- The US employment report was probably better than expected (forecast ranges are too wide to know exactly what was expected). A similar pattern is emerging in Europe, with furlough schemes unwinding more rapidly. Normally downturns are caused by imbalances, which damage labor markets for some time. This downturn was more like a light switch being turned off and on.
- This suggests labor markets will continue to improve faster than economic models predict. However, there are structural labor market changes, as the pandemic accelerates the effects of the fourth industrial revolution. Employment is likely to be lower at the end of the year than at the start. Policy should focus on retraining, not trying to block structural changes like home working and online retail.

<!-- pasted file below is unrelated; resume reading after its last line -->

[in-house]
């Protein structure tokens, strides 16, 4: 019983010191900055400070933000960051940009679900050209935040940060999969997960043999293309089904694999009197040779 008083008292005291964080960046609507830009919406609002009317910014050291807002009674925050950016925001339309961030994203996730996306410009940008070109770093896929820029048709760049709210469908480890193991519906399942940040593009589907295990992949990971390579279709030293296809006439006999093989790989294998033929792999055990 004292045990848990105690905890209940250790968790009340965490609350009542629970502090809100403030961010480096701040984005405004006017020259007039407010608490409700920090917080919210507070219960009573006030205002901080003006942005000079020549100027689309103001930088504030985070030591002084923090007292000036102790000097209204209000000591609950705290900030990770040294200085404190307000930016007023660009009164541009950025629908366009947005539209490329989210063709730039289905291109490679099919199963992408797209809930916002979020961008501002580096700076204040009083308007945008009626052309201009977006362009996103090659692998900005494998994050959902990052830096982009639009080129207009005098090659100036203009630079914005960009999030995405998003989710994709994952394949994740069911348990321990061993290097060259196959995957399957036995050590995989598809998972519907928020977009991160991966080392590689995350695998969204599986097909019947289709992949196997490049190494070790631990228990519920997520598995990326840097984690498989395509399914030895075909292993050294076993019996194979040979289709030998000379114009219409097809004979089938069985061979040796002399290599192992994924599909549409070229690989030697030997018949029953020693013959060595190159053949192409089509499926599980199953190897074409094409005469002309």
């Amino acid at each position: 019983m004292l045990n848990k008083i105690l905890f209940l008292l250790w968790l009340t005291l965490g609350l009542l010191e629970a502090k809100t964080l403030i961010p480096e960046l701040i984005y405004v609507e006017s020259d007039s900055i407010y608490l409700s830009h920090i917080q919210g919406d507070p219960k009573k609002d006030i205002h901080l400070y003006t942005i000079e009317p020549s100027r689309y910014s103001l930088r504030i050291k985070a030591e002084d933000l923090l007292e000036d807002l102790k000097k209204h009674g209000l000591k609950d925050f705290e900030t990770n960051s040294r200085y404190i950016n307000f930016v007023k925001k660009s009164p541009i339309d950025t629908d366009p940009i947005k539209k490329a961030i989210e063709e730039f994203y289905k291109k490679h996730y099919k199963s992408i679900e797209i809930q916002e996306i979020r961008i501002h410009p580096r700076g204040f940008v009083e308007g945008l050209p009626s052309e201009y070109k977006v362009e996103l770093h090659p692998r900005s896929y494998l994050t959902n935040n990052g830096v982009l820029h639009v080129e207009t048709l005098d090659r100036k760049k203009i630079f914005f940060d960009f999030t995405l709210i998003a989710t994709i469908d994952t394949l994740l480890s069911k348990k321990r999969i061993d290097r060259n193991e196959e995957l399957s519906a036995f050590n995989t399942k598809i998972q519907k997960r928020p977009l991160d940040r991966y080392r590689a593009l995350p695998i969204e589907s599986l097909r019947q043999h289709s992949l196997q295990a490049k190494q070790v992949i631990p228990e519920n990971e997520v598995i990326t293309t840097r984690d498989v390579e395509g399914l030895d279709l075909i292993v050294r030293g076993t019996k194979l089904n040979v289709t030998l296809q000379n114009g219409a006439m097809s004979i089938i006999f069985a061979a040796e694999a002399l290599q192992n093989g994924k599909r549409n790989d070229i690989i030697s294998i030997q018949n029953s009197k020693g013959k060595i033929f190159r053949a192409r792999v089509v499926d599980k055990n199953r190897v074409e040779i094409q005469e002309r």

- In the interminably tedious EU–UK divorce there is news. The Financial Times reports the UK government is considering overriding parts of the withdrawal agreement that Prime Minister Johnson negotiated. This may not be the best signal ahead of attempts to negotiate lots of international trade deals.
- Chinese exports (dollar terms) were strong, signalling the consumer-driven global bounceback is intact. German industrial production was below the forecast range, but (as always with German data these days) the previous month's data numbers were revised stronger.